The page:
12 'Relaxin'               Relaxing Валим come on
13 'Sucka'               Sucker Всё чих-пых It’s OK.
14 'Perty'                 Pretty Братулька a brother
15 'Your 'special''   You are really wierd Усёк Is it clear?
16 'Sup'                   What is up? Круто cool
17 'Muddin'             Mudding Лимон million
18 'Coolie'               Cool Штука a thousand
19 'It’s the bomb'     It is amazing Чувак a cool dude
20 'Booze'               Beer Очуметь It’s surprising
21 'Listenin'             Listening Пипец end
22 'Shut up'             Be quiet лады ok
23 'Glitzy'                 Glamorous, lots of gems, sparkle, shine Бабло
money
24 'Farrizzle'           For real Мдк(мудак) a fool
25 'Ain't'                   Am not Лол to overeat
26 'Imma'                 I am going to Окай ok
27 'Dees'                 These Фул a fool
28 'Dis'                     This Лимонник a million
29 'Wat'                   What’s Сосить call for help
30 'Fav'                   Favorite Комп компьютер
31 'R'                       Are Лепота beаuty
32 'Hun'                   Honey (about someone) Свинячить
to make a mess
33 'Keel'                 Kill Тачка a car
34 'Dope'               Drugs Фона I phone
35 'Lickin'               Licking кокос cocaine 
36 'Luv'                   Love флудить to talk too much, interrupting others
37 'Dat'                   That Рaк a new person
38 'Trackin'             Tracking Дно
a person who doesn’t do anything in a proper way
39 'LOL'                 Laugh out loud Тунис a rest room
40 'Wubu' ?               What about you? Биндить surf the Internet
41 'U ok'                 You okay Гуглить to use Google
42 ‘How you chillin'  ?   What are you up to? Фан даббер to soundtrack a foreign film
43 'Redneck'         
Name of a person who is very country Кикнуть
to kick
44 'Tater salad'     Potato Salad Фастом fast
45 '4'                       For Нуб noob
46 'Special'           Weirdo Забанить to ban
47 'Muddin'           Ridding ATV's or jacked up trucks through the mud Инвиз
invisible
48 'Teach'             Short for teacher Хелпануть to help
49 'Pop'                 Soda Хавчик meal
50 'Shut up'           Be quite Шпора a crip
51 'Gitter done'     Do it Няша a pleasant person
52 'Luv'                 Love Бабло money
53 'Wat'               What Скинь to send
54 'Mad dog'       Someone who is crazy Лайкнуть to approve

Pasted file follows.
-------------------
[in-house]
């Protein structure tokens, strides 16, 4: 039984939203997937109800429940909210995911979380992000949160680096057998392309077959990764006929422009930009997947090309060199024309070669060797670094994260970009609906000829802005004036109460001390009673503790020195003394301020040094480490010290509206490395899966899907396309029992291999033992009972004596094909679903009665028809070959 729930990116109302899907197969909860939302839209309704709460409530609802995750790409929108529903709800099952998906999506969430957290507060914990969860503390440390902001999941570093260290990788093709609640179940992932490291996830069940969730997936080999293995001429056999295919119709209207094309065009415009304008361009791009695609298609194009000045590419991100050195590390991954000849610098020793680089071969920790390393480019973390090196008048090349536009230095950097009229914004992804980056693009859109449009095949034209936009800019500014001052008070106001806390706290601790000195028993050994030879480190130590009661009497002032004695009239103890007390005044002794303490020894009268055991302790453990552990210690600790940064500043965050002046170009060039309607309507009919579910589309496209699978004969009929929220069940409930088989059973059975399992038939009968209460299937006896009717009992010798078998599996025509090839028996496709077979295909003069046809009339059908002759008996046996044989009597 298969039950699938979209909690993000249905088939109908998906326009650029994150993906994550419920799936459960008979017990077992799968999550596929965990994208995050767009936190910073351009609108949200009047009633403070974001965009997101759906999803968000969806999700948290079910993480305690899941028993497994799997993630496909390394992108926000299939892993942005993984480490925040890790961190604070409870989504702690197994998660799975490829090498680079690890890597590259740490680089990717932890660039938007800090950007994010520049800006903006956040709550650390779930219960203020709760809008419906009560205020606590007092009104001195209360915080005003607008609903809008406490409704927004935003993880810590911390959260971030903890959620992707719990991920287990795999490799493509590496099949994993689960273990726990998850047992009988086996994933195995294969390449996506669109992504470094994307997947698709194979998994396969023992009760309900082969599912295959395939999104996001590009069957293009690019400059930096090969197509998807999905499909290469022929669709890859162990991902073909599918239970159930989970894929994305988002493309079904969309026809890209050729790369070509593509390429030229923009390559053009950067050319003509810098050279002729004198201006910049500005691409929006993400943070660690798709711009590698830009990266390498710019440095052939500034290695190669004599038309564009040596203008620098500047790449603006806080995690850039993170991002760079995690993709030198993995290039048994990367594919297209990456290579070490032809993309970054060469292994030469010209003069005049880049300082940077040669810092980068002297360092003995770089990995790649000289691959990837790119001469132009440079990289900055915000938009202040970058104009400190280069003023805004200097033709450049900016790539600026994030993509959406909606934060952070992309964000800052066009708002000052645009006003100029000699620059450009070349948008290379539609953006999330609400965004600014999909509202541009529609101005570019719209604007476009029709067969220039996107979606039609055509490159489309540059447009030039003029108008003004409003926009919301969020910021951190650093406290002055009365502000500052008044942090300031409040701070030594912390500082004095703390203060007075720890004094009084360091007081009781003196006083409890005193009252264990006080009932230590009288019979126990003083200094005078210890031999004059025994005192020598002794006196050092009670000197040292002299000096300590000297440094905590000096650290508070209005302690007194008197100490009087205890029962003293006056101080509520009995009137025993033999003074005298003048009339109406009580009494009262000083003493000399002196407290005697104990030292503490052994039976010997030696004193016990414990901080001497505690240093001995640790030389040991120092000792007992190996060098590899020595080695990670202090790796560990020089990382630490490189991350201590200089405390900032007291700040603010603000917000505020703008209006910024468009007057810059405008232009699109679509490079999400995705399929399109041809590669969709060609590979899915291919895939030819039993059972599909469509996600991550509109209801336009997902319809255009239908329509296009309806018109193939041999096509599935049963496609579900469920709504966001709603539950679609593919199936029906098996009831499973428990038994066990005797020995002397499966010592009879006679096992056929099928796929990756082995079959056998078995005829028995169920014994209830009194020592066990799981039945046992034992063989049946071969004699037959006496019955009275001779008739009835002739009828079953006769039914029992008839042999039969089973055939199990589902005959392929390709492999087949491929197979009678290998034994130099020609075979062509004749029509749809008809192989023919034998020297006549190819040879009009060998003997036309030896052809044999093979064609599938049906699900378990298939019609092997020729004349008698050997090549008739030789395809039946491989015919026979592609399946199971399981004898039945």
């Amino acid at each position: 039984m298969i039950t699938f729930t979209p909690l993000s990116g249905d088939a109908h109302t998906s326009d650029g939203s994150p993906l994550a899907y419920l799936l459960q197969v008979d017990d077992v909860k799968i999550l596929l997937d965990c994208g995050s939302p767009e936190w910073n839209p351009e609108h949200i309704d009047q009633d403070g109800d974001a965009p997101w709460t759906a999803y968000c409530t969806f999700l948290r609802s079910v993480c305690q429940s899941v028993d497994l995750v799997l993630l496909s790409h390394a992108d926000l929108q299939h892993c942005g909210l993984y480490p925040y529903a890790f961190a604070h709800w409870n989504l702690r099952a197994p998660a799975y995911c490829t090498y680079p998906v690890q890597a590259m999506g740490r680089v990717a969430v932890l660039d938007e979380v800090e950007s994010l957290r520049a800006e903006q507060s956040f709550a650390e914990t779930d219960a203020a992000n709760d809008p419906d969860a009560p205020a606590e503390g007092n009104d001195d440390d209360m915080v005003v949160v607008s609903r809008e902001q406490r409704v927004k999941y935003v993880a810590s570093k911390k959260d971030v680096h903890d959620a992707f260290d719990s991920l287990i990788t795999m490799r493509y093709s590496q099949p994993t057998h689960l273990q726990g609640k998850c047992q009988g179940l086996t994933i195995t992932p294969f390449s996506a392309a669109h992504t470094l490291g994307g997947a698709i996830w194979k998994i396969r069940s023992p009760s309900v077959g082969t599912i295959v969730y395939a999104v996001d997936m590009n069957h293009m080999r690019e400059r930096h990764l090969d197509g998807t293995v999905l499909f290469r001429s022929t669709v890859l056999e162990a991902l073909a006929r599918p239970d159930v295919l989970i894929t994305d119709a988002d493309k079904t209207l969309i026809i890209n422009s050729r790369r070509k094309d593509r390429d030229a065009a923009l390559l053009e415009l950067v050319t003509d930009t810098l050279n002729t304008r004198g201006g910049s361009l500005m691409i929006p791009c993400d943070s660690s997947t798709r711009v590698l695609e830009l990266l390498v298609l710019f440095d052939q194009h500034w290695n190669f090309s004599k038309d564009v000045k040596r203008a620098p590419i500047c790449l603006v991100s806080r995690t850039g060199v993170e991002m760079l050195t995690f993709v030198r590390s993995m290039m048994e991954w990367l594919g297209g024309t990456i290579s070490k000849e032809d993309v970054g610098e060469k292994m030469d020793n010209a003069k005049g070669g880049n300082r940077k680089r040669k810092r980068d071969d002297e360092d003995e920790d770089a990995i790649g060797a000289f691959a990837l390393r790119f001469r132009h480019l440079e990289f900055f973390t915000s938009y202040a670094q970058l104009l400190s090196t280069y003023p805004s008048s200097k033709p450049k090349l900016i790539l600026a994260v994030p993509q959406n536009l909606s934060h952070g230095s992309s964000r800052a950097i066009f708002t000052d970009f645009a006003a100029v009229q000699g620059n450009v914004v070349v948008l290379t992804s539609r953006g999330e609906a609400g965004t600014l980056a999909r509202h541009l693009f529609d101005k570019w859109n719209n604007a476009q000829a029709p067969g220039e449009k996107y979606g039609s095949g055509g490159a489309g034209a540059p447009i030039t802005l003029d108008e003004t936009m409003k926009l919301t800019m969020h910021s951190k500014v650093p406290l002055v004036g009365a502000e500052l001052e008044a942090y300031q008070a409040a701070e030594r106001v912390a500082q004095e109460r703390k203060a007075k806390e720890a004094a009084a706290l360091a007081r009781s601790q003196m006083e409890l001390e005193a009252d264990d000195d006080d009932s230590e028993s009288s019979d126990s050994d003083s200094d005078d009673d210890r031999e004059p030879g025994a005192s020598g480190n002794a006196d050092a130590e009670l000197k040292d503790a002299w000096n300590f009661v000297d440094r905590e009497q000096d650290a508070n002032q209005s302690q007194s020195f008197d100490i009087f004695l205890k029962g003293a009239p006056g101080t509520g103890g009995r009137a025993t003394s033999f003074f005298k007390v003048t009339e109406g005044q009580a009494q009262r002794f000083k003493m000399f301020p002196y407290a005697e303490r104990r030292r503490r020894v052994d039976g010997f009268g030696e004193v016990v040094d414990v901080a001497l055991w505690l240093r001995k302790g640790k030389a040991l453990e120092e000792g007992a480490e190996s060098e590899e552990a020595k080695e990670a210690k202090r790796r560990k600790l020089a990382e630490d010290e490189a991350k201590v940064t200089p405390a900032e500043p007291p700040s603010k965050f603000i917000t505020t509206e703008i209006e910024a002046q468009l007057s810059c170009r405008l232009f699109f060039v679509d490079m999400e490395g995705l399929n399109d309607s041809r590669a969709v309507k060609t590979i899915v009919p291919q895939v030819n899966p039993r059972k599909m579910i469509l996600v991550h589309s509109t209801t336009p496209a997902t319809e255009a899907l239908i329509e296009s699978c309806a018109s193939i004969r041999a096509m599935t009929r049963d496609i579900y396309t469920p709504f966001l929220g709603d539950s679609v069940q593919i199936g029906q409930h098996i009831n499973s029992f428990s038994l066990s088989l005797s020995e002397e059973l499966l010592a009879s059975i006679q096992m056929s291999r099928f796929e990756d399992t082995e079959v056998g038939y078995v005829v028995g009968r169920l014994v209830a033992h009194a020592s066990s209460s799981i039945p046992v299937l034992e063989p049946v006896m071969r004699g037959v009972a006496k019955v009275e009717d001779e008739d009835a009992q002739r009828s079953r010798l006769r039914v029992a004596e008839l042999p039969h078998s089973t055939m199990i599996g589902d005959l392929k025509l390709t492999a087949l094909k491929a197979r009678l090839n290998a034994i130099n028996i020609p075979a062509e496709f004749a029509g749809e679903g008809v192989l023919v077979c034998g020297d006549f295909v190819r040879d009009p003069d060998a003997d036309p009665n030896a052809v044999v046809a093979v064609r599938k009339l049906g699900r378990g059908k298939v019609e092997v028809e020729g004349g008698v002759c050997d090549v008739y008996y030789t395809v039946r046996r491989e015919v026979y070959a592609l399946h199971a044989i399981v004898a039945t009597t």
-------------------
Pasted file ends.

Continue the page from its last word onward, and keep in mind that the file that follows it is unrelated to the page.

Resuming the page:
55 'Cray cray'     Crazy Школота a pupil
56 'Info'                 Information Хилить to heal
57 'Hun'               Honey Зырить to stare
58 'Ma'                 Mom В натуре really
59 'Da'                 Dad Валить to run away
60 'Rollers' Roller skates Милл to forgive
61 'Jumpers'     Pajamas ХЗ I want to know
62 'PJs'             Pajamas Задолбать to bore
63 'Crush'         Someone you like Крысить to hide
64 'Wutter'         Water ТП a fool
65 'Burn'           Being told off Задрот a person mad about sth
66 'Knocked up'   Pregnant Спалиться to reveal a secret
67 'Fire detector'       Someone who is loud Бро the best friend
68 'Dog'     man Слоупок
a person who understands everything very slowly
69 'Home boy' brother Зомбоящик a TVset
70 'Ain't no thing like a chicken wing' an event, object or person which is of little importance Мидл in the middle of
71 Kooler. a friend Мыло email
72 'Nmu'               Nothing much, you? Зелёный слоник
an android
73 'How you derin?'       How are you? Лол laughing out loud
74 'How's it hanging?'   How is everything going? Кэп a captain
75 'yous ratchet'     Ugly Рандом random
76 'Wassup'             What is up? Лям a million
77 virus a harmful computer program that can spread from one machine to another Хач
a person from the Caucasus
78 on the blink out of order, not working Школьник 
too naïve
79 play hooky
to skip class, to be absent from class without permission Юзер a person who uses a computer
80 CU seeyou Флешка flash drive
81 let’s blow! hurry up как ветром сдуло very quickly

Обновлено 24.11.2015 13:02